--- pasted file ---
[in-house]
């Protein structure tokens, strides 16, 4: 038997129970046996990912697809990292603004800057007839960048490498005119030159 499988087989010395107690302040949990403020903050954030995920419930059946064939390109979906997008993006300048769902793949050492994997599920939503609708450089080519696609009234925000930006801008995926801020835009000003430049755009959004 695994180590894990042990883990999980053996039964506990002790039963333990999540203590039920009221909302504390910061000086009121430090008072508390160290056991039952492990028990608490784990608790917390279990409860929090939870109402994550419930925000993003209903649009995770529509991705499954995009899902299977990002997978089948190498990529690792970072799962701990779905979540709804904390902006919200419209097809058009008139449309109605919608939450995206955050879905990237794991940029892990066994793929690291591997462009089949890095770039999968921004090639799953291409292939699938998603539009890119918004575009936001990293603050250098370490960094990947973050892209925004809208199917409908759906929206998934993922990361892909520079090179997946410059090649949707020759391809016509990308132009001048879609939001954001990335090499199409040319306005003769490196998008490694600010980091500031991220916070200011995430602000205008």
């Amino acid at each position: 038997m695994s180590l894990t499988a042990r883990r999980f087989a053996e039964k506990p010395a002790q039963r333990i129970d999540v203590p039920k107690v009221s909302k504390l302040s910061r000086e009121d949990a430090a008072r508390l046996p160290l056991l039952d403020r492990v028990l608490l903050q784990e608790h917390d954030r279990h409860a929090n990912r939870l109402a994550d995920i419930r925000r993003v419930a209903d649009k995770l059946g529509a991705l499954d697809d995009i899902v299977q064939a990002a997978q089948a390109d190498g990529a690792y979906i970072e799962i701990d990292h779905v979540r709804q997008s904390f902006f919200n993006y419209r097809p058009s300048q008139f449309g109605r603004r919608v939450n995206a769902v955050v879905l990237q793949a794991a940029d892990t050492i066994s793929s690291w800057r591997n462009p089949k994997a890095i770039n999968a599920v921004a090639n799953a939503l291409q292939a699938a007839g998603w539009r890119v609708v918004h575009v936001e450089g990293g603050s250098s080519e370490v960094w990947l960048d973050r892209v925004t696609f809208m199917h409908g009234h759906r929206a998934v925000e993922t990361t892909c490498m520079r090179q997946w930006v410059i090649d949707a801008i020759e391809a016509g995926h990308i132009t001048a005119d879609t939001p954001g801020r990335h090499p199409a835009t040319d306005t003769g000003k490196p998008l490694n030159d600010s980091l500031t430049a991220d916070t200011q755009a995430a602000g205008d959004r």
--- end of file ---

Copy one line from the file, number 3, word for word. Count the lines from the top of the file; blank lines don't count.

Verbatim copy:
């Amino acid at each position: 038997m695994s180590l894990t499988a042990r883990r999980f087989a053996e039964k506990p010395a002790q039963r333990i129970d999540v203590p039920k107690v009221s909302k504390l302040s910061r000086e009121d949990a430090a008072r508390l046996p160290l056991l039952d403020r492990v028990l608490l903050q784990e608790h917390d954030r279990h409860a929090n990912r939870l109402a994550d995920i419930r925000r993003v419930a209903d649009k995770l059946g529509a991705l499954d697809d995009i899902v299977q064939a990002a997978q089948a390109d190498g990529a690792y979906i970072e799962i701990d990292h779905v979540r709804q997008s904390f902006f919200n993006y419209r097809p058009s300048q008139f449309g109605r603004r919608v939450n995206a769902v955050v879905l990237q793949a794991a940029d892990t050492i066994s793929s690291w800057r591997n462009p089949k994997a890095i770039n999968a599920v921004a090639n799953a939503l291409q292939a699938a007839g998603w539009r890119v609708v918004h575009v936001e450089g990293g603050s250098s080519e370490v960094w990947l960048d973050r892209v925004t696609f809208m199917h409908g009234h759906r929206a998934v925000e993922t990361t892909c490498m520079r090179q997946w930006v410059i090649d949707a801008i020759e391809a016509g995926h990308i132009t001048a005119d879609t939001p954001g801020r990335h090499p199409a835009t040319d306005t003769g000003k490196p998008l490694n030159d600010s980091l500031t430049a991220d916070t200011q755009a995430a602000g205008d959004r």